David V. McCalley | Authors


Hydrophilic Interaction Liquid Chromatography: An Update

This article is an update on the technique of HILIC and covers recent ideas on the mechanism of separation, and how it may be manipulated to suit the separation of particular sample types. The advantages of HILIC are discussed, and also the actual and perceived disadvantages of the technique and how the latter can be overcome. Some new applications of HILIC for characterization of biopharmaceuticals, where it can even be applied to the separation of intact proteins, and to applications in metabolomics, will be discussed.

Hydrophilic Interaction Chromatography

This article details the principles of hydrophilic interaction chromatography (HILIC) and its complementary selectivity to reversed-phase high performance liquid chromatography (HPLC). Advantages of the technique that result from the use of low-viscosity, high-organic concentration mobile phases will be demonstrated. For example, LC–mass spectrometry (MS) sensitivity is enhanced and higher flow rates and longer columns can be used effectively with such mobile phases in HILIC. Common stationary phases employed in HILIC are reviewed.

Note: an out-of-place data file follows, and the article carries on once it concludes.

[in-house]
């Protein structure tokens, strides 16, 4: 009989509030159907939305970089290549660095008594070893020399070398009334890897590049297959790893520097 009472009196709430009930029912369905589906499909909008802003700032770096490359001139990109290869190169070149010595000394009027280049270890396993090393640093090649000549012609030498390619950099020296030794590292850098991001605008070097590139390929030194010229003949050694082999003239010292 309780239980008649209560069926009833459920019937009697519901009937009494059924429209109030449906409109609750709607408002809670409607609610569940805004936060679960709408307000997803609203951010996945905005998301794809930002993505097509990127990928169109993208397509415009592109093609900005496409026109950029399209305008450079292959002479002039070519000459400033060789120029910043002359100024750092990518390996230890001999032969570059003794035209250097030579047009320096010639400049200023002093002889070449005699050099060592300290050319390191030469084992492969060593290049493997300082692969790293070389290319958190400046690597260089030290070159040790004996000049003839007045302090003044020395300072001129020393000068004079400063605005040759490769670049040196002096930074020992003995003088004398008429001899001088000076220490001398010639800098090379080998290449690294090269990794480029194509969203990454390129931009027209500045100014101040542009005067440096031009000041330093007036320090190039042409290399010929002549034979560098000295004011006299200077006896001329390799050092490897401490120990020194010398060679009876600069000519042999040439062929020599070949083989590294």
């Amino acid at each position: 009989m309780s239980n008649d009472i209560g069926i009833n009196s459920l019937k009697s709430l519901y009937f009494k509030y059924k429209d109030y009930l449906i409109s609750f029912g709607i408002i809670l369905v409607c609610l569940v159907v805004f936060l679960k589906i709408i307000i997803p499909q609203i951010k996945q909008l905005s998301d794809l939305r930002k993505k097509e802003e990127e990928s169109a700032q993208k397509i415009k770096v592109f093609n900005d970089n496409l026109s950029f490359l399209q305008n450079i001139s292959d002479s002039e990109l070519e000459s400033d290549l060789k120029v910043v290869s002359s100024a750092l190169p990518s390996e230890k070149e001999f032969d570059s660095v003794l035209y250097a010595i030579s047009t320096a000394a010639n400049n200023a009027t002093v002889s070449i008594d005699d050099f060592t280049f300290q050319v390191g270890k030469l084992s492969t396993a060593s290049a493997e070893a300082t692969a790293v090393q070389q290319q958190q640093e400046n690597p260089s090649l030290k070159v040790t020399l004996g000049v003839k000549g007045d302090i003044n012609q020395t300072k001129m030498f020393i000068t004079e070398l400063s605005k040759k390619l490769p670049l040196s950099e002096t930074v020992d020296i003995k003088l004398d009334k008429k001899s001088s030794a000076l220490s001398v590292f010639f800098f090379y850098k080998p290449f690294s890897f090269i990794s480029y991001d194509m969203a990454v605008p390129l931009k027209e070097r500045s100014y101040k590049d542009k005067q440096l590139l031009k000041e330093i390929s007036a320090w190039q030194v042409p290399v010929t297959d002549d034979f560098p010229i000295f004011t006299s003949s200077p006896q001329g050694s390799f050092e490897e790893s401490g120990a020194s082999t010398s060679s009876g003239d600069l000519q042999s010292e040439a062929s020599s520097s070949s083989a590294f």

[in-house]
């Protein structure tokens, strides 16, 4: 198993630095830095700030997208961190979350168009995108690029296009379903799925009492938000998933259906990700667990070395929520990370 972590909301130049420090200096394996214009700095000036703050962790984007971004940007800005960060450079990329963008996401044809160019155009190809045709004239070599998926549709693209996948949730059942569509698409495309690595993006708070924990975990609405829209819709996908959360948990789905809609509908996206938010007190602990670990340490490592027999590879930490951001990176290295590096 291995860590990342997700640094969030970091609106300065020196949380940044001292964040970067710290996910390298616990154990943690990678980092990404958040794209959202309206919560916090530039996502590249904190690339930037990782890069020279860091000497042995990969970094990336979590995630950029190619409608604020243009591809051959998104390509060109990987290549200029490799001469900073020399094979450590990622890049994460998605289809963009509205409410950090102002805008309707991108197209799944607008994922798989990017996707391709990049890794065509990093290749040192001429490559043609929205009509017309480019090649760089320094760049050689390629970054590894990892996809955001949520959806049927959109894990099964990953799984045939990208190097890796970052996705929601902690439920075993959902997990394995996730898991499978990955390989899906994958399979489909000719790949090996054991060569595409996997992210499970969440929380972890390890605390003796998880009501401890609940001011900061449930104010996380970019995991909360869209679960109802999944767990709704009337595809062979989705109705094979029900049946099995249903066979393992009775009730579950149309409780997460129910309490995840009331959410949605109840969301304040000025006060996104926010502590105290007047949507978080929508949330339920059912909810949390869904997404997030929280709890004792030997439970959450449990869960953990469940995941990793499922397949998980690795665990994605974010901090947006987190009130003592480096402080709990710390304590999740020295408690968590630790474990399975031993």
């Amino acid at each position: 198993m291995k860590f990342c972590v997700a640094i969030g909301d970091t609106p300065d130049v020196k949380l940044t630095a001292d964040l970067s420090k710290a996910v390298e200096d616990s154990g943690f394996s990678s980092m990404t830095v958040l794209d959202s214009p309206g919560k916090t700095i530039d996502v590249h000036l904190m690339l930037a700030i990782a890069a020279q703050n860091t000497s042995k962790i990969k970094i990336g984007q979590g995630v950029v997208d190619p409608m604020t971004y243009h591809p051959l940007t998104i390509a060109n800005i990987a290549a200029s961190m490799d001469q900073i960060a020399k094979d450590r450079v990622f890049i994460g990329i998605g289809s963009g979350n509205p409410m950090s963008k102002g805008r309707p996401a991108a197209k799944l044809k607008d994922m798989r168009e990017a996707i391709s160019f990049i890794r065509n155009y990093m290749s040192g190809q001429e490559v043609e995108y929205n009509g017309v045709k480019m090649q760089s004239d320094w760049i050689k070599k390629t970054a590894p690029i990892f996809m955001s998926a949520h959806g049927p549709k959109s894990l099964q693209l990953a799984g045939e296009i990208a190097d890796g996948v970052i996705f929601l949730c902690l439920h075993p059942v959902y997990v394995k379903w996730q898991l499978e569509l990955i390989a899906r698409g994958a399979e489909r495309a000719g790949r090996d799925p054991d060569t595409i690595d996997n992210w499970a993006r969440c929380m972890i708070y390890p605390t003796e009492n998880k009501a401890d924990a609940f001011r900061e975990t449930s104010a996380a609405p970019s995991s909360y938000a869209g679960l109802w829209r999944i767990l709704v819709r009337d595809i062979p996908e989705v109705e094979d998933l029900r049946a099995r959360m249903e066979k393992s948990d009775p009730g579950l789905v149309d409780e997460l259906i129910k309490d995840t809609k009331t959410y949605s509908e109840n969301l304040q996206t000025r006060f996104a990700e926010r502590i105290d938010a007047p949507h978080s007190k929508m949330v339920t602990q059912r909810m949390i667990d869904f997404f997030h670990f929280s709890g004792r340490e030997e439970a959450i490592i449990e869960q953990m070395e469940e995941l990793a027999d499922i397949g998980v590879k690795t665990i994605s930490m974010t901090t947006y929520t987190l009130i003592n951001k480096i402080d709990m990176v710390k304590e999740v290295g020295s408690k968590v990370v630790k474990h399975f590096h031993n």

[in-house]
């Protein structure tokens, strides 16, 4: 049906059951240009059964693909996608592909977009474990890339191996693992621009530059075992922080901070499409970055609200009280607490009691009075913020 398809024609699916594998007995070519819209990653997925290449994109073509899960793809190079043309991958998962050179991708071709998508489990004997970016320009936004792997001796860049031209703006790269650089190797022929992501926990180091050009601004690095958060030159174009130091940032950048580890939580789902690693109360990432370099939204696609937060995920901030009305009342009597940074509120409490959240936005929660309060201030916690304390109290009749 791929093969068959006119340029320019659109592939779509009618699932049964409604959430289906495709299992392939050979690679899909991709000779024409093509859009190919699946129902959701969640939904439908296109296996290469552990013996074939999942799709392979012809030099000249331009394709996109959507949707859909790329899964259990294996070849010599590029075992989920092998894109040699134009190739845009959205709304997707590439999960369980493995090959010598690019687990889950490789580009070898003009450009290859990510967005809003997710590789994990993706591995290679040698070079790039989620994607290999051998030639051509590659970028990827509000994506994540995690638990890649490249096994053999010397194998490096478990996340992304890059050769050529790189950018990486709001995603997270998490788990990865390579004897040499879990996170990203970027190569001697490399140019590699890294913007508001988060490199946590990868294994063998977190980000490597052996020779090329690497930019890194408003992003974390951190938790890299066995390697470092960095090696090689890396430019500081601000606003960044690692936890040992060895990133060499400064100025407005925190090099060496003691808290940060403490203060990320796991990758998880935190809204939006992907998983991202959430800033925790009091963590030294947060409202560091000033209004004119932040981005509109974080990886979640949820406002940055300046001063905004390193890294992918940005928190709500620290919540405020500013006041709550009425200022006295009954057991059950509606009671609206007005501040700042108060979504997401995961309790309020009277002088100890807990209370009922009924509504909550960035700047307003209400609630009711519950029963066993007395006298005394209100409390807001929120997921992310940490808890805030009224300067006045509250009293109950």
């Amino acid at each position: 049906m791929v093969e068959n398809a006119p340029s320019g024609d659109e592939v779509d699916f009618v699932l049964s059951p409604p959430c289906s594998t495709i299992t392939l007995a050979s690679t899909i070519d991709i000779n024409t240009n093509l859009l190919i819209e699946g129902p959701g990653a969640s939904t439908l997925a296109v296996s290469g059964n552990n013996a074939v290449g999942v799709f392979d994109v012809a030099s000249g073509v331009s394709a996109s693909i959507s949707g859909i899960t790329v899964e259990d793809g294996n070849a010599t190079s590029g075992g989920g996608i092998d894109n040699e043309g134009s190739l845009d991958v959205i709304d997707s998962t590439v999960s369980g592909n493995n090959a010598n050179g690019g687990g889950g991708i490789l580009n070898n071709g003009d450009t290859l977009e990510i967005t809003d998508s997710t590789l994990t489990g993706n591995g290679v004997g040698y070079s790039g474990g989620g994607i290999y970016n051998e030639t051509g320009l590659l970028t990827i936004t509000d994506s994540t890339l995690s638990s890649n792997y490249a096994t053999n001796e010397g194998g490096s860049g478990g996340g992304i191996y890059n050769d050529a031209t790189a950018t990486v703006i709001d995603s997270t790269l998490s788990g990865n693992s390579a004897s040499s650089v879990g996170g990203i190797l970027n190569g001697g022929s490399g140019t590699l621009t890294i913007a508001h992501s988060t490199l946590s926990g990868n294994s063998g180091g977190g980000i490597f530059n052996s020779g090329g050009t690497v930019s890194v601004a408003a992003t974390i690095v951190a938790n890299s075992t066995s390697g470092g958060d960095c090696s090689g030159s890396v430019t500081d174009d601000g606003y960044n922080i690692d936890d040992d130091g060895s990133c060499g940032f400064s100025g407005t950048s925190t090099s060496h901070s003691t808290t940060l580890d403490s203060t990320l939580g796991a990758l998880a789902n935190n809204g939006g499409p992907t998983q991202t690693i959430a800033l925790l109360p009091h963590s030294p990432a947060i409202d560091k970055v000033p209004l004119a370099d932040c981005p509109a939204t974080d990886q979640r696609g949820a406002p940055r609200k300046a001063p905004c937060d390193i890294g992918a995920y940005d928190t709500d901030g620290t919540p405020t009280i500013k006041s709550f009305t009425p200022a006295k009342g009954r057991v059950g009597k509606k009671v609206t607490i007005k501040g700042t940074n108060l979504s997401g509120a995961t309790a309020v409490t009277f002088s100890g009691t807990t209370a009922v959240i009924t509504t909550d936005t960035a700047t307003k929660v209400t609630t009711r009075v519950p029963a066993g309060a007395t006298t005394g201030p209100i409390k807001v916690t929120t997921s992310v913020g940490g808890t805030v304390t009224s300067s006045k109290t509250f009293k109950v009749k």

Choice of Buffer for the Analysis of Basic Peptides in Reversed-Phase HPLC

Formic acid often is used for the analysis of peptides in proteomic studies by HPLC-MS, due to its volatility and reduced signal suppression. However, poorer chromatographic performance can be obtained in comparison with trifluoroacetic acid or nonvolatile phosphate buffers due to increased overloading, which can occur even for extremely small sample masses. Comparison of a highly inert silica-ODS and a wholly polymeric phase indicated that overloading effects on both are very similar and caused by the mutual repulsion of solute ions on the hydrophobic column surface.